College Glamorized My Alcohol Abuse (But It’s Not Cute Anymore)


My friends used to joke that I was the alcoholic of the group. At least, I think it was a joke. On my 22nd birthday, they threw me a surprise party disguised as an intervention.

“You drink too much,” they told me.

“You’re full of shit,” I responded.

They rolled their eyes and revealed the party and I felt smug for being able to see through them, for knowing that I wasn’t actually eligible for an intervention. Not for that, at least.

I wasn’t, was I?

I used to have three group chats dedicated to friends I partied with; we’d message each other daily to make plans. I used to take my homework to the bars and work on it between drinks and conversation. I used to have a peppermint candle by my bed that I loved, but I had to throw it away because every time I smelled it I thought of lying awake with the spins and I’d start to gag. I used to make myself throw up just to stop feeling nauseous from it.

It’s funny, because I never really classified myself as the “party girl.” I drank, sure, but what college student didn’t drink? We bonded over vodka tonics and stories of drunken escapades and arguments over who would finish their sake bombs first. We found any excuse to go out — holidays, birthdays, successes, failures, boredom. Each night I’d fix my makeup and head out to the bars, where no one bothered checking my I.D anymore. “We know who you are,” the bouncers would say as they ushered me in.

And then I graduated.

I’ll never forget my actual graduation day because I was absolutely miserable. My head hurt. Everything hurt. I’d stayed up all night celebrating and now I had to smile and act excited when I really just wanted to die. I met up with my parents for lunch and my mom looked at me, shocked, and asked, “Are you hungover?” I laughed off the concern and spent the rest of the week popping cheap champagne and coaxing people to buy me congratulatory drinks.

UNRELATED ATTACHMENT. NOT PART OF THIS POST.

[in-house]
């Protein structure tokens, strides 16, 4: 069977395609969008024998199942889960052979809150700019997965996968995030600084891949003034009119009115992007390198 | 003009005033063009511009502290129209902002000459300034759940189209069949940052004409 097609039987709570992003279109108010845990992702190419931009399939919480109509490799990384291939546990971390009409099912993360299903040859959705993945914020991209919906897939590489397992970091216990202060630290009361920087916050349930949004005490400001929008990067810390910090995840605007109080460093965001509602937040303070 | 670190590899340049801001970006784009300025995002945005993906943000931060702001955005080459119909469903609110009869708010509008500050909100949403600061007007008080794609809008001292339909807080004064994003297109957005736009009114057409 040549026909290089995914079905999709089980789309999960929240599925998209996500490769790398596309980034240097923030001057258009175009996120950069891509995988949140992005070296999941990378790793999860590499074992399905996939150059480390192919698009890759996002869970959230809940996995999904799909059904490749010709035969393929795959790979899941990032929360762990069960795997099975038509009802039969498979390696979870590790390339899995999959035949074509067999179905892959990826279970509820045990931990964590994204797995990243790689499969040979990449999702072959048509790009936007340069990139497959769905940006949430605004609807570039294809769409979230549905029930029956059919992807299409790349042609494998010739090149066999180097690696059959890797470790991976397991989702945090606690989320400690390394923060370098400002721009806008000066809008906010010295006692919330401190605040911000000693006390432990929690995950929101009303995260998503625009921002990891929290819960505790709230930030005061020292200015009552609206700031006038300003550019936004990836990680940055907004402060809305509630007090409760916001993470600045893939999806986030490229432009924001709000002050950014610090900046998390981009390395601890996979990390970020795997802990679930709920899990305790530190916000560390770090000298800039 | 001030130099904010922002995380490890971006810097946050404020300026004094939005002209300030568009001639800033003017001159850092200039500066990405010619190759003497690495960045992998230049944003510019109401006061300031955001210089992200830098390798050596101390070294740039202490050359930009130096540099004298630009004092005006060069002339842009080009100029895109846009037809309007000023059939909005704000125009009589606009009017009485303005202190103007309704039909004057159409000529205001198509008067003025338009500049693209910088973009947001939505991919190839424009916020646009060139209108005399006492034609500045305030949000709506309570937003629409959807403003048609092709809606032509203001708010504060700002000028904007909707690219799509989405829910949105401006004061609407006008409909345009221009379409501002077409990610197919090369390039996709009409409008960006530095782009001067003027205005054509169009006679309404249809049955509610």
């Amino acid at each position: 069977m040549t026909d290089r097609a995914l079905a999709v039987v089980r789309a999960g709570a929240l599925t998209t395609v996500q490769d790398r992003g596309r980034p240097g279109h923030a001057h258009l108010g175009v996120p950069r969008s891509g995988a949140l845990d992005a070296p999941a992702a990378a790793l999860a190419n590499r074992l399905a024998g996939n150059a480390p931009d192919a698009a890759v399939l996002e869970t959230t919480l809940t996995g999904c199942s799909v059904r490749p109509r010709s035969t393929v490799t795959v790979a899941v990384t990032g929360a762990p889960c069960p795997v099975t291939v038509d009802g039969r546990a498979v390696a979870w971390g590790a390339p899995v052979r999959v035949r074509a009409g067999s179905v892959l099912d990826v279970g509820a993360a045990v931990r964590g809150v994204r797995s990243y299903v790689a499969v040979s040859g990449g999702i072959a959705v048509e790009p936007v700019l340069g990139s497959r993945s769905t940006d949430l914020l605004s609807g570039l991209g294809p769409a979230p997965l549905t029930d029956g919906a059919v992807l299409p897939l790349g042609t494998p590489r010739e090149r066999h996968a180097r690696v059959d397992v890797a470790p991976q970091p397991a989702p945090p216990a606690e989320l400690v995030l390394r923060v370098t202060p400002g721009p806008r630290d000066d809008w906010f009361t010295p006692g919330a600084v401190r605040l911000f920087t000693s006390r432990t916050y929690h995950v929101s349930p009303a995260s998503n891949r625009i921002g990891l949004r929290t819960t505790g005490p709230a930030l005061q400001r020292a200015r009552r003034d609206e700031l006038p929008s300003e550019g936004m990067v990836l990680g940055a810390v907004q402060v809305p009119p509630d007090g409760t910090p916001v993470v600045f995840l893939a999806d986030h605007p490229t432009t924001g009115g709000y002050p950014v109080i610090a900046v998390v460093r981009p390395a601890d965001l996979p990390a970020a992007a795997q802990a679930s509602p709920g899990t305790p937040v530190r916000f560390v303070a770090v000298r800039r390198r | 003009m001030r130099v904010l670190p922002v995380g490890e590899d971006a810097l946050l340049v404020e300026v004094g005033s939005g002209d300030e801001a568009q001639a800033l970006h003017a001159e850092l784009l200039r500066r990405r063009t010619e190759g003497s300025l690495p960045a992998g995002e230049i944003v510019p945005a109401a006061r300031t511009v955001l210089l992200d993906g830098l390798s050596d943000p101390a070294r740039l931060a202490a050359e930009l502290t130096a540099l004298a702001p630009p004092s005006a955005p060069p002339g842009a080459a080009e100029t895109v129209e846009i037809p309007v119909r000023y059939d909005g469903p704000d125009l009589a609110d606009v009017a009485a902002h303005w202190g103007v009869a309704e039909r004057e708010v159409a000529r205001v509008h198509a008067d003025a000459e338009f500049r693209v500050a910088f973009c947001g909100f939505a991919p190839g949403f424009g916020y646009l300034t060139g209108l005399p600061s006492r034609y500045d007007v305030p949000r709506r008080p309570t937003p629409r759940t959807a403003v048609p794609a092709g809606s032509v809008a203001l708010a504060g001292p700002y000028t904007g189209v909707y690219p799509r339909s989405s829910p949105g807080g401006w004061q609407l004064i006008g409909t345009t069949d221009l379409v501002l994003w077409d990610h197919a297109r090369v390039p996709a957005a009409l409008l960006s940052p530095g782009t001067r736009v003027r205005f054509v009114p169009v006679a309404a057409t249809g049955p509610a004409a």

And then something crazy happened — I stopped drinking.

It wasn’t on purpose. I moved to a new place where I didn’t have friends, with a roommate who didn’t drink at all. My environment changed from one that encouraged constant inebriation to one that looked down on it. I got weird looks when I poured a glass of wine at 2 p.m.; my new acquaintances glanced awkwardly at one another when I’d order more than a few drinks at the bar. One time I went out drinking alone and got lost walking around the city for two hours; when I got home, my roommate was already getting ready for work. “You just got here?” she asked, raising her eyebrows in concern. I laughed it off and went to bed, but I couldn’t fall asleep.

I stopped going to bars by myself. I stopped bringing bottles home. I felt too weird drinking alone.

It was a strange phenomenon, to quit cold turkey — I wanted to drink, but it didn’t feel right anymore. I’d watch my college friends spend their weekends at house parties on Snapchat and I’d immediately feel jealous. Part of me craved that lifestyle still, even though I was no longer part of that environment. But, though I wasn’t ready to admit it, a small part of me felt relieved.

It’s interesting how we treat alcohol abuse in our society. How Hollywood depicts epic parties and hilarious black outs, how we’re spoon fed stories of wild nights and terrible decisions. We’re considered weak if we can’t keep up, so we take the extra shot and finish our friends’ drinks and compare our battle wounds the next day. And then I look at how we regard that same behavior with contempt just a few years later, how we complain that people who do all the same things just don’t have their shit together. How can we both glamorize and demonize the same behavior? Why do we glamorize or demonize it at all?

I still tell stories of those wild nights to friends over beers — nowadays, I usually stop after one or two. It’s surreal to look back at the blur that was college and realize it was my life. I think of all the times I was hungover by 6 p.m., when I’d bring booze to class in water bottles and take shots in parking lots, when I’d show up to work still partially drunk. And I think about the intervention sign my friends made for me on my birthday, how it still hangs in my room, a reminder that once upon a time, I was that person. I just don’t think I’m her anymore.